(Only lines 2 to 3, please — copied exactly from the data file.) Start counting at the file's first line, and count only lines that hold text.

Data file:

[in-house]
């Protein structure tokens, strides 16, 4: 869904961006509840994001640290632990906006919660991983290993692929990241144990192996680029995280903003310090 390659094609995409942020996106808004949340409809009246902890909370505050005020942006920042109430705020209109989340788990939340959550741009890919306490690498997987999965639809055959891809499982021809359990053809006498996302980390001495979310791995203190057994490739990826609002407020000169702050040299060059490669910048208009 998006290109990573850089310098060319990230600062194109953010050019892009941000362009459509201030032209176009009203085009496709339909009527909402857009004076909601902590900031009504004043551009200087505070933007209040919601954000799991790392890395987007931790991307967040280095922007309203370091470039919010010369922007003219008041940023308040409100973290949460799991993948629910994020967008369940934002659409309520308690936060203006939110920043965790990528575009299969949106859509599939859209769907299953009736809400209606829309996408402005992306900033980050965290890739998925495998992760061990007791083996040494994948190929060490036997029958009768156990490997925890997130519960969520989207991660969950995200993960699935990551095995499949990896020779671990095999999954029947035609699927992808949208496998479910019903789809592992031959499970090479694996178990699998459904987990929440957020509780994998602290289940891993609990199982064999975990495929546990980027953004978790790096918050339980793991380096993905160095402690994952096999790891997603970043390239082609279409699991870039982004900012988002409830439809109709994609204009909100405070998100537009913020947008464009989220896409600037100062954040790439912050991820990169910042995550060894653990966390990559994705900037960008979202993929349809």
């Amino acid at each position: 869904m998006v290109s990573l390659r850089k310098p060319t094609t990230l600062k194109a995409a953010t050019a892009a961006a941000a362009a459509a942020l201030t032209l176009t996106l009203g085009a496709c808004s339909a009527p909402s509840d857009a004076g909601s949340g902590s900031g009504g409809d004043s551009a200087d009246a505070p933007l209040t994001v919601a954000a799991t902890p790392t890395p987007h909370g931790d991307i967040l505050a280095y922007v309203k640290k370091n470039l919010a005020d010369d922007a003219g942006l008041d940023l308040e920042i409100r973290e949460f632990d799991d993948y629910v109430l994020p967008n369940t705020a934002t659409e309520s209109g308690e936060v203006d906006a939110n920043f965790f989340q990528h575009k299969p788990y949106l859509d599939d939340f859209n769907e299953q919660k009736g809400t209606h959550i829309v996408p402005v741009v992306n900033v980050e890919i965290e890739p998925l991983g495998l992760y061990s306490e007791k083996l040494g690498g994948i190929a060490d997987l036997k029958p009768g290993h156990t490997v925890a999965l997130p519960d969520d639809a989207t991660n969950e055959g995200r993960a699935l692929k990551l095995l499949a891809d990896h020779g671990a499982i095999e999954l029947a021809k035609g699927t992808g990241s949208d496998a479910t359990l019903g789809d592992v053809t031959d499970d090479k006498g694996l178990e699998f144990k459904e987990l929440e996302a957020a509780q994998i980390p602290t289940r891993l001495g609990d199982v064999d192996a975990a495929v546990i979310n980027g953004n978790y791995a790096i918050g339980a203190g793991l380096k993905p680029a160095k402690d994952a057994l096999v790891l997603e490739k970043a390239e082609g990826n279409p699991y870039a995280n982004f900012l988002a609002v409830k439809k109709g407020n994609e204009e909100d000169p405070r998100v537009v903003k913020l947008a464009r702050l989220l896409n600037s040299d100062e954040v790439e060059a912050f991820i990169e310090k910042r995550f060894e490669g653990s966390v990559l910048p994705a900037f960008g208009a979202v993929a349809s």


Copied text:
């Protein structure tokens, strides 16, 4: 869904961006509840994001640290632990906006919660991983290993692929990241144990192996680029995280903003310090 390659094609995409942020996106808004949340409809009246902890909370505050005020942006920042109430705020209109989340788990939340959550741009890919306490690498997987999965639809055959891809499982021809359990053809006498996302980390001495979310791995203190057994490739990826609002407020000169702050040299060059490669910048208009 998006290109990573850089310098060319990230600062194109953010050019892009941000362009459509201030032209176009009203085009496709339909009527909402857009004076909601902590900031009504004043551009200087505070933007209040919601954000799991790392890395987007931790991307967040280095922007309203370091470039919010010369922007003219008041940023308040409100973290949460799991993948629910994020967008369940934002659409309520308690936060203006939110920043965790990528575009299969949106859509599939859209769907299953009736809400209606829309996408402005992306900033980050965290890739998925495998992760061990007791083996040494994948190929060490036997029958009768156990490997925890997130519960969520989207991660969950995200993960699935990551095995499949990896020779671990095999999954029947035609699927992808949208496998479910019903789809592992031959499970090479694996178990699998459904987990929440957020509780994998602290289940891993609990199982064999975990495929546990980027953004978790790096918050339980793991380096993905160095402690994952096999790891997603970043390239082609279409699991870039982004900012988002409830439809109709994609204009909100405070998100537009913020947008464009989220896409600037100062954040790439912050991820990169910042995550060894653990966390990559994705900037960008979202993929349809």
């Amino acid at each position: 869904m998006v290109s990573l390659r850089k310098p060319t094609t990230l600062k194109a995409a953010t050019a892009a961006a941000a362009a459509a942020l201030t032209l176009t996106l009203g085009a496709c808004s339909a009527p909402s509840d857009a004076g909601s949340g902590s900031g009504g409809d004043s551009a200087d009246a505070p933007l209040t994001v919601a954000a799991t902890p790392t890395p987007h909370g931790d991307i967040l505050a280095y922007v309203k640290k370091n470039l919010a005020d010369d922007a003219g942006l008041d940023l308040e920042i409100r973290e949460f632990d799991d993948y629910v109430l994020p967008n369940t705020a934002t659409e309520s209109g308690e936060v203006d906006a939110n920043f965790f989340q990528h575009k299969p788990y949106l859509d599939d939340f859209n769907e299953q919660k009736g809400t209606h959550i829309v996408p402005v741009v992306n900033v980050e890919i965290e890739p998925l991983g495998l992760y061990s306490e007791k083996l040494g690498g994948i190929a060490d997987l036997k029958p009768g290993h156990t490997v925890a999965l997130p519960d969520d639809a989207t991660n969950e055959g995200r993960a699935l692929k990551l095995l499949a891809d990896h020779g671990a499982i095999e999954l029947a021809k035609g699927t992808g990241s949208d496998a479910t359990l019903g789809d592992v053809t031959d499970d090479k006498g694996l178990e699998f144990k459904e987990l929440e996302a957020a509780q994998i980390p602290t289940r891993l001495g609990d199982v064999d192996a975990a495929v546990i979310n980027g953004n978790y791995a790096i918050g339980a203190g793991l380096k993905p680029a160095k402690d994952a057994l096999v790891l997603e490739k970043a390239e082609g990826n279409p699991y870039a995280n982004f900012l988002a609002v409830k439809k109709g407020n994609e204009e909100d000169p405070r998100v537009v903003k913020l947008a464009r702050l989220l896409n600037s040299d100062e954040v790439e060059a912050f991820i990169e310090k910042r995550f060894e490669g653990s966390v990559l910048p994705a900037f960008g208009a979202v993929a349809s």